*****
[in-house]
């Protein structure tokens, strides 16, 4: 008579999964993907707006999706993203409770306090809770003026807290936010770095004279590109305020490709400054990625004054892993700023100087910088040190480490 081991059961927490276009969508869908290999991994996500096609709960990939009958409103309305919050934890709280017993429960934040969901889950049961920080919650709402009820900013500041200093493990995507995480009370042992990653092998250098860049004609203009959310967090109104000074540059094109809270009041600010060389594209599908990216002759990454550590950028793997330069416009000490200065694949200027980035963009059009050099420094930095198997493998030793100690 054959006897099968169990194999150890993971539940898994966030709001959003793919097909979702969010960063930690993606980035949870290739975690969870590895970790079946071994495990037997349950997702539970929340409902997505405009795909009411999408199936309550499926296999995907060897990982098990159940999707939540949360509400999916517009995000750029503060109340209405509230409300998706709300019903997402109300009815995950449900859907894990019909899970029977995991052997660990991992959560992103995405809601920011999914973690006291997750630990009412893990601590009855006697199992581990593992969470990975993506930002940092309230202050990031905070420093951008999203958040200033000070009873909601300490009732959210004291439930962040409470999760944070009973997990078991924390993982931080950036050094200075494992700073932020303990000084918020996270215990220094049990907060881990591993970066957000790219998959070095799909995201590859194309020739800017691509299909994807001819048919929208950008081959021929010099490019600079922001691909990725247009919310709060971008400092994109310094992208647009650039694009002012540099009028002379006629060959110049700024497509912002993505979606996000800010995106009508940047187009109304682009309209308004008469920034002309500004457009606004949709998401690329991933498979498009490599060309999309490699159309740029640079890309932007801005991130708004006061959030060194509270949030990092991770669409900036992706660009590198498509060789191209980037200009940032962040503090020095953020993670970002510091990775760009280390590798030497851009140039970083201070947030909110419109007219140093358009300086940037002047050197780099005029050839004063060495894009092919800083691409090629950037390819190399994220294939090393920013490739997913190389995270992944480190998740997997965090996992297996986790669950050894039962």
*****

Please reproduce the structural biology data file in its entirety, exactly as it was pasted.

[in-house]
């Protein structure tokens, strides 16, 4: 008579999964993907707006999706993203409770306090809770003026807290936010770095004279590109305020490709400054990625004054892993700023100087910088040190480490 081991059961927490276009969508869908290999991994996500096609709960990939009958409103309305919050934890709280017993429960934040969901889950049961920080919650709402009820900013500041200093493990995507995480009370042992990653092998250098860049004609203009959310967090109104000074540059094109809270009041600010060389594209599908990216002759990454550590950028793997330069416009000490200065694949200027980035963009059009050099420094930095198997493998030793100690 054959006897099968169990194999150890993971539940898994966030709001959003793919097909979702969010960063930690993606980035949870290739975690969870590895970790079946071994495990037997349950997702539970929340409902997505405009795909009411999408199936309550499926296999995907060897990982098990159940999707939540949360509400999916517009995000750029503060109340209405509230409300998706709300019903997402109300009815995950449900859907894990019909899970029977995991052997660990991992959560992103995405809601920011999914973690006291997750630990009412893990601590009855006697199992581990593992969470990975993506930002940092309230202050990031905070420093951008999203958040200033000070009873909601300490009732959210004291439930962040409470999760944070009973997990078991924390993982931080950036050094200075494992700073932020303990000084918020996270215990220094049990907060881990591993970066957000790219998959070095799909995201590859194309020739800017691509299909994807001819048919929208950008081959021929010099490019600079922001691909990725247009919310709060971008400092994109310094992208647009650039694009002012540099009028002379006629060959110049700024497509912002993505979606996000800010995106009508940047187009109304682009309209308004008469920034002309500004457009606004949709998401690329991933498979498009490599060309999309490699159309740029640079890309932007801005991130708004006061959030060194509270949030990092991770669409900036992706660009590198498509060789191209980037200009940032962040503090020095953020993670970002510091990775760009280390590798030497851009140039970083201070947030909110419109007219140093358009300086940037002047050197780099005029050839004063060495894009092919800083691409090629950037390819190399994220294939090393920013490739997913190389995270992944480190998740997997965090996992297996986790669950050894039962």